The injection and dwell are completed, the crank shaft 67 is further rotated in a 180 arc to open the mold, and the moving die plate 20 is returned to its original position to complete one cycle of mold opening and closing process.

In the injection molder according to the present invention, the moving die plate is reciprocated through one-way rotational driving by means of a crank system, and the moving die plate makes contact with and is separated from the stationary die plate. Thus, simple and smooth reciprocation of the moving die plate enables the injection molder to shorten a cycle of the whole injection molding process. Further, the servo motor is employed by the driving source of the mold opening and closing motion, and this permits improvement with which the crank is brought to a stop at the dead point.

FIG. 17 is a control system block diagram of the servo motor 15 for charging and the servo motor 16 for injection. In the diagram, 43 is a charge pressure sensor, 51 is an injection reaction force sensor, 85 is an A/D converter, 86 is a charge setter, 87 is a dwell setter, and 88 is a controller part body which incorporates on I/O port, a μ-c p u, an RAM, an ROM, etc. which are not shown. Further, 89 is a D/A converter, 90 and 91 are servo amplifiers, 15 is a servo motor for charging, and 16 is a servo motor for injection.

As noted above, a detecting signal from the charge pressure sensor 43, located in a manner that it faces on the accumulator chamber of the cylinder member 37, is input to a controller part body 88 through the A/D converter 85. A charge pressure (resin pressure), which is desirable in the accumulator chamber, is input to the RAM of the controller part body 88 through the charge pressure setter 86. Thus, the resin pressure and the set charge pressure, which are actually measured by the charge pressure sensor 43, are compared with each other by the c p u, and if there is a deviation between the set charge pressure and the actually measured resin pressure, a control signal, which is computed so that the measured value is adjusted to the set charge pressure, is input from the controller part body 88 to the servo motor 15 through the D/A converter 89 and the servo amplifier 90. In the servo motor 15, a rotation speed is regulated by means of the input control signal, and this causes control of the charge pressure in the accumulator chamber. As noted above, feedback control by the use of the charge pressure sensor 43 enables charge density of the molten resin 82 to be always maintained at a specified value.

As shown in FIG. 3 and FIG. 8, the injection reaction force sensor 51 is located halfway along the injection bar 50, and dwell control is effected by the aid of the sensor.

Referring now to dwell control, a system, in which in order to improve the size and surface precision of the molded product and prevent the occurrence of molding strain and crack, the injection speed of the molten resin and dwell are changed in plural stages manner for injection molding, is employed. FIG. 18 is a diagram illustrating one example of a dwell pattern.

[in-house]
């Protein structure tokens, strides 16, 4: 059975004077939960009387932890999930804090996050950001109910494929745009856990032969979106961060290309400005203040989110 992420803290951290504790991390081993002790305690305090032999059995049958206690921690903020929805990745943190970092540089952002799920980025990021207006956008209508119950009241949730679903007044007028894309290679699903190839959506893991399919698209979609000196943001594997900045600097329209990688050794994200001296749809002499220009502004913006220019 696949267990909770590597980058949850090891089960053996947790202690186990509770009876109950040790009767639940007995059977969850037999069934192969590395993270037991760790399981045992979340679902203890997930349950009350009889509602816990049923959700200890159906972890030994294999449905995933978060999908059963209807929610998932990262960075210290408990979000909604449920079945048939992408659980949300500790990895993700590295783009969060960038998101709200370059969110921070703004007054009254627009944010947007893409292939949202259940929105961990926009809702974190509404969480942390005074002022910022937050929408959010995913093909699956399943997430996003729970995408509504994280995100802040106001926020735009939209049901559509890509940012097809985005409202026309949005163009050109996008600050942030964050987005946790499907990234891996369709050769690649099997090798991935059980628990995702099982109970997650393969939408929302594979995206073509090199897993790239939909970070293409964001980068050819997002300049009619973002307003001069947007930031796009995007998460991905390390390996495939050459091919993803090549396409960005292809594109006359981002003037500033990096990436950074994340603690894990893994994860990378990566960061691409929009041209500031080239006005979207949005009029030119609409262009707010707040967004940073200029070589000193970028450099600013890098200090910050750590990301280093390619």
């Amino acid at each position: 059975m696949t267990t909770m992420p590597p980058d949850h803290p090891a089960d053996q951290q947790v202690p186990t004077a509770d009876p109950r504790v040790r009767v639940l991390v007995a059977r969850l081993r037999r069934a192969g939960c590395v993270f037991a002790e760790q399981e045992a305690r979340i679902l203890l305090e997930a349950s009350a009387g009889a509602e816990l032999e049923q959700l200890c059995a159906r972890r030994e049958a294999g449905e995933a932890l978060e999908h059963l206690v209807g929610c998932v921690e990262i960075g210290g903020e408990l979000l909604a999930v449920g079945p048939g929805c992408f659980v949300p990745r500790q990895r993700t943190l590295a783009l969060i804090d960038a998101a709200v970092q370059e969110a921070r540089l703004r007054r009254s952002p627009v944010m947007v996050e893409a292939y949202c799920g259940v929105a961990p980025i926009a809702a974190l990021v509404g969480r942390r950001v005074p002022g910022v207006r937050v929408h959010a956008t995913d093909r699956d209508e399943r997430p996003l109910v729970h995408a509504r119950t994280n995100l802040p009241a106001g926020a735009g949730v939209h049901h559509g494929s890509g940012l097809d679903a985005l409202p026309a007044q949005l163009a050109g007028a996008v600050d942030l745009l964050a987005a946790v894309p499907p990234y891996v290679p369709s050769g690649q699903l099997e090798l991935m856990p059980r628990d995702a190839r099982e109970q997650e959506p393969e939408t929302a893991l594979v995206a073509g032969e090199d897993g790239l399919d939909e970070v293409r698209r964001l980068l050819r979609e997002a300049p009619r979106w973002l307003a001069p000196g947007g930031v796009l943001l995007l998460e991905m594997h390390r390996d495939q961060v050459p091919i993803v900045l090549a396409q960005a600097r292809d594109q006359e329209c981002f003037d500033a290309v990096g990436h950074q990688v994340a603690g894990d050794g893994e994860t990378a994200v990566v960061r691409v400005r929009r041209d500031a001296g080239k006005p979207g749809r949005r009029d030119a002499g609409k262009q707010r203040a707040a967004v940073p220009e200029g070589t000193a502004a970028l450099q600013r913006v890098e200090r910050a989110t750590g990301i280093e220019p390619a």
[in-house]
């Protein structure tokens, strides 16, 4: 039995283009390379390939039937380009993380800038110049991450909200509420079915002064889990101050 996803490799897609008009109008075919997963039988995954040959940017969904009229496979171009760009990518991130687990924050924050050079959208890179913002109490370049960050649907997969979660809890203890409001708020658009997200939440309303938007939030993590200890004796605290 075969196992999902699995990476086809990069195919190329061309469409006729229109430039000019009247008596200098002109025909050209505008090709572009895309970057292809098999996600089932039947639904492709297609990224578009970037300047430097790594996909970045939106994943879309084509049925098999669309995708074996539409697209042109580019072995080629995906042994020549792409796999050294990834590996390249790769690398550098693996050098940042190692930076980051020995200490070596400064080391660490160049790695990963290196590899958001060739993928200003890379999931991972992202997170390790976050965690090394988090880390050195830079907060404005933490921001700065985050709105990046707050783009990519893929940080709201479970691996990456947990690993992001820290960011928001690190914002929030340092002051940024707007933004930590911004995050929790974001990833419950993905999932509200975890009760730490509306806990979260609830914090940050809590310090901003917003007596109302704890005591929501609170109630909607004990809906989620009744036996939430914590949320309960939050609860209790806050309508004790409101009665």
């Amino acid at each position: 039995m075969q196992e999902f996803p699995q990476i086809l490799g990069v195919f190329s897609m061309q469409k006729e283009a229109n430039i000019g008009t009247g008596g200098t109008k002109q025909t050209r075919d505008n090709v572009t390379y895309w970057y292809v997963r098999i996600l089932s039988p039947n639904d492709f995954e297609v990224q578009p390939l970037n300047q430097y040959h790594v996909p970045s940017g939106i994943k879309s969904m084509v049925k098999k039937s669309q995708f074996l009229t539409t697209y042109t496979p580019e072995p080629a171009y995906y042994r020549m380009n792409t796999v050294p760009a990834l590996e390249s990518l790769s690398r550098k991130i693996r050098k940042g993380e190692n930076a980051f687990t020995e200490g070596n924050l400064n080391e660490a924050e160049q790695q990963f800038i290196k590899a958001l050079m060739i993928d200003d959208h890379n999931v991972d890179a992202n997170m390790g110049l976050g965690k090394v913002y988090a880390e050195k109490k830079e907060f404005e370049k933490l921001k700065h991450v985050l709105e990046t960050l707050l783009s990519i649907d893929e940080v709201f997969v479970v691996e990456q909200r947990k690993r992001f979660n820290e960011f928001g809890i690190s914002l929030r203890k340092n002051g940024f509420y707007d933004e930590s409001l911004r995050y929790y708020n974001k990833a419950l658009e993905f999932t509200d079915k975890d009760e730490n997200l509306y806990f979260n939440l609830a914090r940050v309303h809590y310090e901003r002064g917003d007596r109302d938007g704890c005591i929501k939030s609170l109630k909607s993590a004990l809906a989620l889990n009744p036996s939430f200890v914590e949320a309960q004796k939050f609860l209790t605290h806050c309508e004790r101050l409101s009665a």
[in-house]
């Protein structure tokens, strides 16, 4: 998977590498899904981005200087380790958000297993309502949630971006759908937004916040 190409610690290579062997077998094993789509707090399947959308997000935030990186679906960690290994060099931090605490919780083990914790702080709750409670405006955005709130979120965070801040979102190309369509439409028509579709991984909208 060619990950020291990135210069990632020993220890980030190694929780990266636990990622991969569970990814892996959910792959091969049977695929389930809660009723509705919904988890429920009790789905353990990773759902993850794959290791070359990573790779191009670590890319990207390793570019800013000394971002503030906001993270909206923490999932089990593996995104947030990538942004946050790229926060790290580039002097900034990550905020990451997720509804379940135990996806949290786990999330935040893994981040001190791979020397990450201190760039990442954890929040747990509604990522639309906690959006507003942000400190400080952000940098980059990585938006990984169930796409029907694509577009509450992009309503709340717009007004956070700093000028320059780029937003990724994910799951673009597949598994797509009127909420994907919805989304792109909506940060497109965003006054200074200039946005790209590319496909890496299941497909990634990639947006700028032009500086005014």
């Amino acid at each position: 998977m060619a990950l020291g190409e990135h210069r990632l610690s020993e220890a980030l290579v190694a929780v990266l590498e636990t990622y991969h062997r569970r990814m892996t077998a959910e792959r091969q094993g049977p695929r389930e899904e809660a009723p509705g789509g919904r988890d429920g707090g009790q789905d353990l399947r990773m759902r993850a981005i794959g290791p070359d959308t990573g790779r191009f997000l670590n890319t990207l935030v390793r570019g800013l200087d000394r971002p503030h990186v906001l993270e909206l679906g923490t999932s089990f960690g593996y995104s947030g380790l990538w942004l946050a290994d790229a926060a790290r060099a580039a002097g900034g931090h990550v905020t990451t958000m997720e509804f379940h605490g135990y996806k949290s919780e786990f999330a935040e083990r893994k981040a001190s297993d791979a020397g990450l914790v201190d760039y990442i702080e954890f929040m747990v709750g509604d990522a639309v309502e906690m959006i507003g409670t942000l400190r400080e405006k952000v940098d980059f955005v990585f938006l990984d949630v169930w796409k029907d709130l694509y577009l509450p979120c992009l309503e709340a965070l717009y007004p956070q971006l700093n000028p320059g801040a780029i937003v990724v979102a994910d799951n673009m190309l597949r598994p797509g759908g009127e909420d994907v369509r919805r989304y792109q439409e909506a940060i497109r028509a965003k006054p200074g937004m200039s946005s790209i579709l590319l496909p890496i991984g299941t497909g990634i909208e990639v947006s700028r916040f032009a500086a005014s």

In this diagram, a lateral bar shows a time (T), a longitudinal bar shows a pressure (P), a point G in the diagram is a dwell switching point of time, a point H is a dwell completing point of time, a pattern between the point G and the point H is a dwell process. In the case of this example, a pressure during a dwell process is set so that the pressure is divided into 3 stages of a first dwell P1, a second dwell P2, and a third dwell P3 and is gradually reduced in order named as a time elapses. Such dwell pattern is properly set according to the shape, the size, size precision, surface precision of a molded product, and the molding conditions of a molding material used.

Such a dwell pattern is set by the dwell setter 87 illustrated in FIG. 17, and is stored in the RAM of the controller part body 88. During a dwell process, a pressure is exerted on resin in the cavity through the plunger 44 by means of the injection bar 50, and a current pressurizing force, or the transfer reaction force of the plunger 44 produced by the resin is electrically detected by an injection reaction force sensor 51 located halfway along the injection bar 50.

Such detecting signal is input, as shown in FIG. 17, the controller part body 88 through the A/D converter 85, and is hourly compared with the dwell set in a manner described above (the first dwell P1 , the second dwell P2, and the third dwell P3). If there is a deviation between the set dwell and an actually measured dwell, a control signal, which is computed so that the actually measured dwell is ajusted to the set dwell, is input from the controller part body 88 to the servo motor 16 through the D/A converter 89 and the servo amplifier 91. In the servo motor 16, a feed current, i.e., an output torque is adjusted by means of the input control signal, and this causes the dwell, produced by the plunger 44, to be increased or decreased to the set dwell.

As seen from such embodiment, so-called center plunger system structure, in which the injection bars 50 are respectively coupled to the opposite ends of the holder arm 49 supporting the plunger 44, performs more smooth reciprocation of the plunger 44 and has higher motion reliability compared with a cantilever type. The use of the two injection bars 50 enables an injection reaction force, transferred from the plunger 44 to the single injection bar 50, to be reduced to half, and thereby an inexpensive load cell 51 having low pressure-sensitive capacity suffices for the injection reaction force sensor 51 attached to either of the two injection bars 50.

Data from the charge pressure sensor 43 and the injection reaction force sensor 51 are read in by means of a sampling signal periodically output from the controller part body 88.